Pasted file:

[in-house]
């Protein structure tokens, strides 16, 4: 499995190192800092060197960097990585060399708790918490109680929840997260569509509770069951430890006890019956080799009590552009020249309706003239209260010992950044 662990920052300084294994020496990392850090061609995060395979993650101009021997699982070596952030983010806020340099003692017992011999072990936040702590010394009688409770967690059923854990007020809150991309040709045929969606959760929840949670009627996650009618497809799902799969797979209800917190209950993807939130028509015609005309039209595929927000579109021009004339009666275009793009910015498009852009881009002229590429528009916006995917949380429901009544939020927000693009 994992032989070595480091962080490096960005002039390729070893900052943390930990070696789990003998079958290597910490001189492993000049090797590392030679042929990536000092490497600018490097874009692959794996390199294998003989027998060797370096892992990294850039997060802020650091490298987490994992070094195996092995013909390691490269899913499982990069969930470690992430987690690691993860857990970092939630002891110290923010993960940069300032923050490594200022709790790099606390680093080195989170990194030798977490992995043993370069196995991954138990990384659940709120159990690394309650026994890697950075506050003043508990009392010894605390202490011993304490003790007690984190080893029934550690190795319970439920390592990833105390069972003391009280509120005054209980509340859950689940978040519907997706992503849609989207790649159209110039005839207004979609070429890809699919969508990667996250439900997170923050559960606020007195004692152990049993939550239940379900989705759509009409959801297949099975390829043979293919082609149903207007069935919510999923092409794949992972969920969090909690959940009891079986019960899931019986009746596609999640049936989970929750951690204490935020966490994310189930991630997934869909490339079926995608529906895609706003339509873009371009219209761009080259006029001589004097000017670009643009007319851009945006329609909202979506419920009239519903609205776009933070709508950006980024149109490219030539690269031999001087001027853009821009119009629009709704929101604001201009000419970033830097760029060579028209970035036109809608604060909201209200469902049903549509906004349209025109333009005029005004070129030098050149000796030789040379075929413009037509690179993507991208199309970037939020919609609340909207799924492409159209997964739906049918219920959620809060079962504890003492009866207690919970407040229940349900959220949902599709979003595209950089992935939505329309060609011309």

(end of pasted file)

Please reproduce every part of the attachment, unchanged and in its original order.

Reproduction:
[in-house]
């Protein structure tokens, strides 16, 4: 499995190192800092060197960097990585060399708790918490109680929840997260569509509770069951430890006890019956080799009590552009020249309706003239209260010992950044 662990920052300084294994020496990392850090061609995060395979993650101009021997699982070596952030983010806020340099003692017992011999072990936040702590010394009688409770967690059923854990007020809150991309040709045929969606959760929840949670009627996650009618497809799902799969797979209800917190209950993807939130028509015609005309039209595929927000579109021009004339009666275009793009910015498009852009881009002229590429528009916006995917949380429901009544939020927000693009 994992032989070595480091962080490096960005002039390729070893900052943390930990070696789990003998079958290597910490001189492993000049090797590392030679042929990536000092490497600018490097874009692959794996390199294998003989027998060797370096892992990294850039997060802020650091490298987490994992070094195996092995013909390691490269899913499982990069969930470690992430987690690691993860857990970092939630002891110290923010993960940069300032923050490594200022709790790099606390680093080195989170990194030798977490992995043993370069196995991954138990990384659940709120159990690394309650026994890697950075506050003043508990009392010894605390202490011993304490003790007690984190080893029934550690190795319970439920390592990833105390069972003391009280509120005054209980509340859950689940978040519907997706992503849609989207790649159209110039005839207004979609070429890809699919969508990667996250439900997170923050559960606020007195004692152990049993939550239940379900989705759509009409959801297949099975390829043979293919082609149903207007069935919510999923092409794949992972969920969090909690959940009891079986019960899931019986009746596609999640049936989970929750951690204490935020966490994310189930991630997934869909490339079926995608529906895609706003339509873009371009219209761009080259006029001589004097000017670009643009007319851009945006329609909202979506419920009239519903609205776009933070709508950006980024149109490219030539690269031999001087001027853009821009119009629009709704929101604001201009000419970033830097760029060579028209970035036109809608604060909201209200469902049903549509906004349209025109333009005029005004070129030098050149000796030789040379075929413009037509690179993507991208199309970037939020919609609340909207799924492409159209997964739906049918219920959620809060079962504890003492009866207690919970407040229940349900959220949902599709979003595209950089992935939505329309060609011309």